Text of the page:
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GPS-tracker radio range: how much is enough?

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What is enough range for the rockets you fly?

  • 5000 feet (~1 mile) in the air, 1000' on the ground

  • 10k feet (~2 miles) in the air, 2000' on the ground

  • 25k' (~5M) in the air, 5k' (~1mile) on the ground

  • 50k' (~10M) in the air, 10K' (~2M) on the ground

  • 100k' (~20M) in the air, 20K' (~4M) on the ground

  • 250k' (~50M) in the air, 10 miles on the ground

  • None of the above- or i'll never need one- please explain


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FROB

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Hi Folks!
The topic of this week's poll is GPS and radio telemetry;
If you're like me, and you'd like to get such a setup to easily and accurately track your rockets, (or balloons, RC airplanes, or anything else or that matter)
Tell us what you think is the minimum acceptable range either in the air or on the ground (at recovery time)
for your current needs or for what you are planning to build in the near future.

Of course its tempting just to go for the longest range offered but there's a catch you have to keep in mind:
As radio power (range) goes up, so does the cost, the size, and the amount of power it uses.

As an example, lets say for 50,000 feet range in the air (Line of sight) the best designed radio needs ~ 1Watt of transmit RF power- and uses about 3 watts of electricity-
though for our uses it can be run on a pretty low duty cycle, maybe 50:1 or so, so actually ~50mW average power consumption.
Every doubling of range requires at least 4x the transmit power and battery size, and adds significantly to the cost-
at the lower power levels, its maybe 50% added cost, increasing exponentially so at higher power levels, it can go up by 200% or more.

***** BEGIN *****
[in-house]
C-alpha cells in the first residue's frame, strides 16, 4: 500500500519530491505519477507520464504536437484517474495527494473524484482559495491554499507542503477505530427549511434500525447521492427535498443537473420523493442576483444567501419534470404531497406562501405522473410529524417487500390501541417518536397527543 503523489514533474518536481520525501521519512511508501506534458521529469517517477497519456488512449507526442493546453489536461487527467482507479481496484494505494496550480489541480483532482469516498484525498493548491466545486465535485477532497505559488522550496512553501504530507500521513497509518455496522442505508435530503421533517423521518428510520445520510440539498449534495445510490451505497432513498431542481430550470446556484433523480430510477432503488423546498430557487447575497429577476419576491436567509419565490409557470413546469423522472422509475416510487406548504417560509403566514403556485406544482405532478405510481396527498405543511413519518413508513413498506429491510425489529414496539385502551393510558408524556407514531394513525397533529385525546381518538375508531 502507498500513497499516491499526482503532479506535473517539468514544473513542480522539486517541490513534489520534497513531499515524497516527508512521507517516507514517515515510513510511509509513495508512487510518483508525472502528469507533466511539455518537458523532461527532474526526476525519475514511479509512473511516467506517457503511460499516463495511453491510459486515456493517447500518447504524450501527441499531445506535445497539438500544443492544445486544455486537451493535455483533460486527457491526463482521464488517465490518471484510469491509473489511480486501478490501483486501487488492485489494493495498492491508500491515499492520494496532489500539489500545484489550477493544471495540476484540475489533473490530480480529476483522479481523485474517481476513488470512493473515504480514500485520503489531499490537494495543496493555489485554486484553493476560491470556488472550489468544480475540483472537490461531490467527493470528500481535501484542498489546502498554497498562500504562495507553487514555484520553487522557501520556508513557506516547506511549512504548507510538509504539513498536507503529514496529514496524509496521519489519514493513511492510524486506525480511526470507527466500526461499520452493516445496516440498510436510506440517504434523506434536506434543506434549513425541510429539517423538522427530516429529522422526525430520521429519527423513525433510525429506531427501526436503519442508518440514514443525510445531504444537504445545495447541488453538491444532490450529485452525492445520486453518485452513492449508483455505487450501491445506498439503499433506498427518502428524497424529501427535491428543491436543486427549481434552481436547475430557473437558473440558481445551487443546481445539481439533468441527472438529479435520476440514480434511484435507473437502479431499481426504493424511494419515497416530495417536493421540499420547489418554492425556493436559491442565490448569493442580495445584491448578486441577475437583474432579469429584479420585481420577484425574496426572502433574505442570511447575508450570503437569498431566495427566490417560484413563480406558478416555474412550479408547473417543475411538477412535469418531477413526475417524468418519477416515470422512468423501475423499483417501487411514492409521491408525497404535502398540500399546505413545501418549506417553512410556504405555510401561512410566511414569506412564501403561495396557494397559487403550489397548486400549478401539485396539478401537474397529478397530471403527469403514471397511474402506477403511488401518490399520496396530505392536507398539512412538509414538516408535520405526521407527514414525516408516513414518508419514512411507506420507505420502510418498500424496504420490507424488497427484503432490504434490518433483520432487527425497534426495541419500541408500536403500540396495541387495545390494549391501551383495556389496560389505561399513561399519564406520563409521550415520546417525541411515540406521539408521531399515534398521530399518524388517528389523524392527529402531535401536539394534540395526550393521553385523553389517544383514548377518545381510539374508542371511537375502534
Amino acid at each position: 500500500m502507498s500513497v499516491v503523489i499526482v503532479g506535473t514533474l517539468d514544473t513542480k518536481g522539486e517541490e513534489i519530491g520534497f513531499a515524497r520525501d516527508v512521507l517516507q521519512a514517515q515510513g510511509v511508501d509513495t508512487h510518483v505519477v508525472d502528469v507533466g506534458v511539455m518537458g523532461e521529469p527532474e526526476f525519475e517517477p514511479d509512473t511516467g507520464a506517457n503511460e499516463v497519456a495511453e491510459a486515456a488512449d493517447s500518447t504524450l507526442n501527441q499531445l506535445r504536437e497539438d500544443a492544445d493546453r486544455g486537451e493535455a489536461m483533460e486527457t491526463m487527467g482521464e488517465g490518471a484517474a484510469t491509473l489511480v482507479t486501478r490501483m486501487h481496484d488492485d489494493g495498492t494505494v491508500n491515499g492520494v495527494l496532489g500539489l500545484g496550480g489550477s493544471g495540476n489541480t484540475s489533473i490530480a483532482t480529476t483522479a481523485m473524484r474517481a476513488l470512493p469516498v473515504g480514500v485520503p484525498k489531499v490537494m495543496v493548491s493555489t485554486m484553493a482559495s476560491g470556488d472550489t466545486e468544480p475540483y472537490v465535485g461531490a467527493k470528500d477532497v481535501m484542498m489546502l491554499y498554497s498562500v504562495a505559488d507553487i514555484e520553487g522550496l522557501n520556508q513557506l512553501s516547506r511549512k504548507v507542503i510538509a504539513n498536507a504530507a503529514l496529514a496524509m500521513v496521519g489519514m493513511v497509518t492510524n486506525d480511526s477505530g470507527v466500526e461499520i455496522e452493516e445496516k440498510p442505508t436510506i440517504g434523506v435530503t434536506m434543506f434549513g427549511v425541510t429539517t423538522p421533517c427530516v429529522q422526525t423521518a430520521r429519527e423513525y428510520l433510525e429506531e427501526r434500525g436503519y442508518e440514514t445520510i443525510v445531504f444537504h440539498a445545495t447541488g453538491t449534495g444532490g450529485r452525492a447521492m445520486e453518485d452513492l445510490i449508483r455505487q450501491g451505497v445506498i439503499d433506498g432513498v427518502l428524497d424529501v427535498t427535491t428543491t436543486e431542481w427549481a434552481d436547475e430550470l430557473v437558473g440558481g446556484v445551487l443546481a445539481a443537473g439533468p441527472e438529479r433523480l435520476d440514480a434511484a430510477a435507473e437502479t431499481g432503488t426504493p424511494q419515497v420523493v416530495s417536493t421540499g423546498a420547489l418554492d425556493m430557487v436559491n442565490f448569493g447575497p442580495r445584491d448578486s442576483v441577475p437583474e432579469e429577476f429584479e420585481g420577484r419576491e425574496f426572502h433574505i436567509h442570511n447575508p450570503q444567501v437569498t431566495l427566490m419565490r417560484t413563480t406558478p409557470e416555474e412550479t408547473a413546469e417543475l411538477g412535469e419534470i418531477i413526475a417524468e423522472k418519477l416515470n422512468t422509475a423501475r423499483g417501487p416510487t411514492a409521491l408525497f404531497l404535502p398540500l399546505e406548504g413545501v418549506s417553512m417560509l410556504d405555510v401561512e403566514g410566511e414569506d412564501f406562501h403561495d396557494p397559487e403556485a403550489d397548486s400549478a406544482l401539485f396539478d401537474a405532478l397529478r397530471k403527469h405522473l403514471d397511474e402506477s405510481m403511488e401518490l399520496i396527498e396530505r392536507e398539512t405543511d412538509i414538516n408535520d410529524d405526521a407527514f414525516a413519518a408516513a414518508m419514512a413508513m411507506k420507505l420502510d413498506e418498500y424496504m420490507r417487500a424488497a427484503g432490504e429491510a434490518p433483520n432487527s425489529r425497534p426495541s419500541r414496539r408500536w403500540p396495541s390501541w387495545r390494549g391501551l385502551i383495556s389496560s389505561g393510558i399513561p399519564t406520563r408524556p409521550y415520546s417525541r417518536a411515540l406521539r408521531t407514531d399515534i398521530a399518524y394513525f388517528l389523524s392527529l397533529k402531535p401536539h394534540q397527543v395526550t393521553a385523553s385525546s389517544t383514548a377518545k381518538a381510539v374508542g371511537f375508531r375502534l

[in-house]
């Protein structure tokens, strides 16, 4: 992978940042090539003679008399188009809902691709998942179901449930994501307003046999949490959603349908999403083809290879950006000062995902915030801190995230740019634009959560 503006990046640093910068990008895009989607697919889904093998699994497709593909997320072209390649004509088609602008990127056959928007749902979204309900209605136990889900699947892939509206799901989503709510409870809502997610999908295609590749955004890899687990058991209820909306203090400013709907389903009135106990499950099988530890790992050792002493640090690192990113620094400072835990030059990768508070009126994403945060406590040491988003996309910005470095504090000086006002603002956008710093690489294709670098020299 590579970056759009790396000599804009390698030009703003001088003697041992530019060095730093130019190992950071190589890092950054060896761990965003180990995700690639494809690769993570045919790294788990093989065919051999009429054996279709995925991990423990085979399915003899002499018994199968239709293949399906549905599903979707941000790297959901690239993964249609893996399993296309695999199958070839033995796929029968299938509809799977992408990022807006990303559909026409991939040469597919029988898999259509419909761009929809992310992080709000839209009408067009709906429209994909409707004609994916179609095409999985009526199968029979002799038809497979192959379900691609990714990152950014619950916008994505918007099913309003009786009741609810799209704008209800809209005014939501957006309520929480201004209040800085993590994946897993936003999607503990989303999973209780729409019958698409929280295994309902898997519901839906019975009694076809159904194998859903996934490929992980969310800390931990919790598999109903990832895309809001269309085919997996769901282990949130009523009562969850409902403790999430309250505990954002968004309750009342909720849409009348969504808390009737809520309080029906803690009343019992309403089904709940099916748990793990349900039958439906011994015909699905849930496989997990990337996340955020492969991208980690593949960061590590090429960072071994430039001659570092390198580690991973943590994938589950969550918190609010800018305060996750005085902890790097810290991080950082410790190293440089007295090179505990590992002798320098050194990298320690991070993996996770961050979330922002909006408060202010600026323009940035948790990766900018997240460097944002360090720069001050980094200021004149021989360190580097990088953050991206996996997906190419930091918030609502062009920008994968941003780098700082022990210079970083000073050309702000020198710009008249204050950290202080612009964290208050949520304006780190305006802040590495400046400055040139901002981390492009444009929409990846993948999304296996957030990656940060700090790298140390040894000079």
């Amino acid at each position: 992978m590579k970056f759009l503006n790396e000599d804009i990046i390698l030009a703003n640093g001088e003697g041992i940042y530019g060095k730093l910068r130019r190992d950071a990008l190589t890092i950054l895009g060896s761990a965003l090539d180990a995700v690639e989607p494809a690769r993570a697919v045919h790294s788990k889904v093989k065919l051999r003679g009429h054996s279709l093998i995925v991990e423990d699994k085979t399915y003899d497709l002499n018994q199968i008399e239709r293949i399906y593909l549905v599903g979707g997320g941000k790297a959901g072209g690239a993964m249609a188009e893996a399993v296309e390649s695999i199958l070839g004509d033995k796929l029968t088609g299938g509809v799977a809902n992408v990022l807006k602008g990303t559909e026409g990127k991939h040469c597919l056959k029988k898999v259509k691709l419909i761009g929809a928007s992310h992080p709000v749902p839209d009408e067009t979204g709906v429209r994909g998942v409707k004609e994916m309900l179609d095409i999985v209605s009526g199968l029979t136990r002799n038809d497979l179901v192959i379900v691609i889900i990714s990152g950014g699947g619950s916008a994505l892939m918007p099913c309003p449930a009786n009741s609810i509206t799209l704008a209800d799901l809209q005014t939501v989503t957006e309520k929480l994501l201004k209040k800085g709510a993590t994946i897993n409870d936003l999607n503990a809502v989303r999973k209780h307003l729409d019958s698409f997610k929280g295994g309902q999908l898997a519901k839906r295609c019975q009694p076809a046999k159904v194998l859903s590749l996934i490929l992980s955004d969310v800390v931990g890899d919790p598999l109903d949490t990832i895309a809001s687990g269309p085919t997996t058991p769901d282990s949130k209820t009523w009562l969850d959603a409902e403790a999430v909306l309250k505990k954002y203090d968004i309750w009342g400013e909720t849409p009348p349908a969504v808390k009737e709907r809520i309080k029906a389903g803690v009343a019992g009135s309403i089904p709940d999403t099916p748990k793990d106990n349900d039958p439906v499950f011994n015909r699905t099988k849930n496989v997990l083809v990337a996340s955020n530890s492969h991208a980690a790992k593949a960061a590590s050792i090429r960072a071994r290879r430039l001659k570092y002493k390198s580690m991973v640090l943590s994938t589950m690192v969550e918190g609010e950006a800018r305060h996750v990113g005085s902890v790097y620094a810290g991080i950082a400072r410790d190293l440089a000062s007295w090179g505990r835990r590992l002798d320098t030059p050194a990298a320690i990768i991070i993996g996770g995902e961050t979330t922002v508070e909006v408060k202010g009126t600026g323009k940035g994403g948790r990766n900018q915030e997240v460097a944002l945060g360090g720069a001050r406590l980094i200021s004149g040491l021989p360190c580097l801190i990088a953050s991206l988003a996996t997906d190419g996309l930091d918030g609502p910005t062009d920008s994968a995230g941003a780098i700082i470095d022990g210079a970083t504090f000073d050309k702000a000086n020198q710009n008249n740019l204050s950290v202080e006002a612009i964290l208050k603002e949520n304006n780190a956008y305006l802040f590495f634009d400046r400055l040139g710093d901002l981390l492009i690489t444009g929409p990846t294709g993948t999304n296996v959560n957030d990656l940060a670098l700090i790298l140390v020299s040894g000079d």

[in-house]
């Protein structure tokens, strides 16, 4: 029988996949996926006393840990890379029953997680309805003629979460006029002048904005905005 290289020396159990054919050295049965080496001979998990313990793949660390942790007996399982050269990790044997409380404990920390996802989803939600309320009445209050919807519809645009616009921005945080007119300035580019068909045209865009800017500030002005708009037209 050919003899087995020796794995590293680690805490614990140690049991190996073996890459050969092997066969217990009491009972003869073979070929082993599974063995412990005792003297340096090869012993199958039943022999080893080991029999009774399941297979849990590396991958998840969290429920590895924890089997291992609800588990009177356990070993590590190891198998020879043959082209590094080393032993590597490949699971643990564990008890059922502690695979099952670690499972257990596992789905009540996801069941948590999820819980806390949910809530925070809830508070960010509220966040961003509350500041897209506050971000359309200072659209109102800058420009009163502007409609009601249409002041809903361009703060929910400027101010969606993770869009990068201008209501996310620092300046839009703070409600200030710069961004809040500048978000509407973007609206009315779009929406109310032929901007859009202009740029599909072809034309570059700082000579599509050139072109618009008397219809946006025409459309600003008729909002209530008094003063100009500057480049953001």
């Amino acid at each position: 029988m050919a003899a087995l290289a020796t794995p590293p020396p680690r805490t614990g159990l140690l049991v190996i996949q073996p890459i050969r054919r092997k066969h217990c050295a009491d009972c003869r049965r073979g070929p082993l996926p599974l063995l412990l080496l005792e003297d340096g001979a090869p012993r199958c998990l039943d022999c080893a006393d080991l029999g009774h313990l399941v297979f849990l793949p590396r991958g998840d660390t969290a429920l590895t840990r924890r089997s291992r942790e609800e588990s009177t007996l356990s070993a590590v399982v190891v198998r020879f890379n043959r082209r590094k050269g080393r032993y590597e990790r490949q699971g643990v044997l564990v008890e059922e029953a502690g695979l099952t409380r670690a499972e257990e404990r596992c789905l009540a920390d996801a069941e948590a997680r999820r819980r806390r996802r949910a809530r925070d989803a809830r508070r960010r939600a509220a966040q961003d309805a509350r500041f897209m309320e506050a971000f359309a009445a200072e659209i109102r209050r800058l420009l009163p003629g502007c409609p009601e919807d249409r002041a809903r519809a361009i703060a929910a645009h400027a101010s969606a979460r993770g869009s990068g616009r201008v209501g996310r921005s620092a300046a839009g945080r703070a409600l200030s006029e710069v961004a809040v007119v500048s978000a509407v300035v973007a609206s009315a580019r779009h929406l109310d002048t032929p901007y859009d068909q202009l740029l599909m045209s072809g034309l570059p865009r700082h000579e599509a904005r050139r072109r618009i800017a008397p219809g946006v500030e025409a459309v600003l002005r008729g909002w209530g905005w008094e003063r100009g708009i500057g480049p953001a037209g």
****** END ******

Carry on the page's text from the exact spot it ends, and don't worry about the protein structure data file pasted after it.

You will notice the range on the ground is listed at about 1/5 of the air "line-of-sight" range- thats a very approximate guess since it depends a lot on things like vegetation, terrain, buildings humidity, and how the thing landed. The point i you should expect the range on the ground to be a small fraction of what you'd get in the air. Normally, if you're getting live telemetry up until it almost touches the ground and loses contact, you just go to the last known coordinates from telemetry and you'll likely re-acquire the signal as you approach.

The question I'd ask you to comment on is, which is the limiting factor in your choice? Is it the range in the air, or the range on the ground?
Again as in my other polls, if this actually bears fruit as a working system, i will draw a winner to receive one "beta" unit from everyone who posts a thoughtful comment on the subject.

Thanks again for participating, and please post a comment if you have any thoughts at all on the subject!
 
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jderimig

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How about a tethered helium balloon (or another rocket....) carrying a repeater to pick up the ground based signal? Then I think you can keep the output power small and economical.

Also the airborne range is going to be very high even with modest power at lets say 900Mhz. The receiver can record the 1 Hz signal on the way down and extrapolate the ground level coordinates after LOS.
 

FROB

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How about a tethered helium balloon (or another rocket....) carrying a repeater to pick up the ground based signal? Then I think you can keep the output power small and economical.

Also the airborne range is going to be very high even with modest power at lets say 900Mhz. The receiver can record the 1 Hz signal on the way down and extrapolate the ground level coordinates after LOS.
Hi John,
thats an excellent idea. A radio relay unit would not be that hard to do once the basic radio is done.
A large toy balloon (like some of the Valentine's day specials i saw yesterday- :) )
could easily lift one with a small Lipo cell a couple hundred feet - A kite also, if there's enough of a steady breeze, but then you might not want to launch in those circumstances.

You're also right about extrapolating the final position from the history on the way down.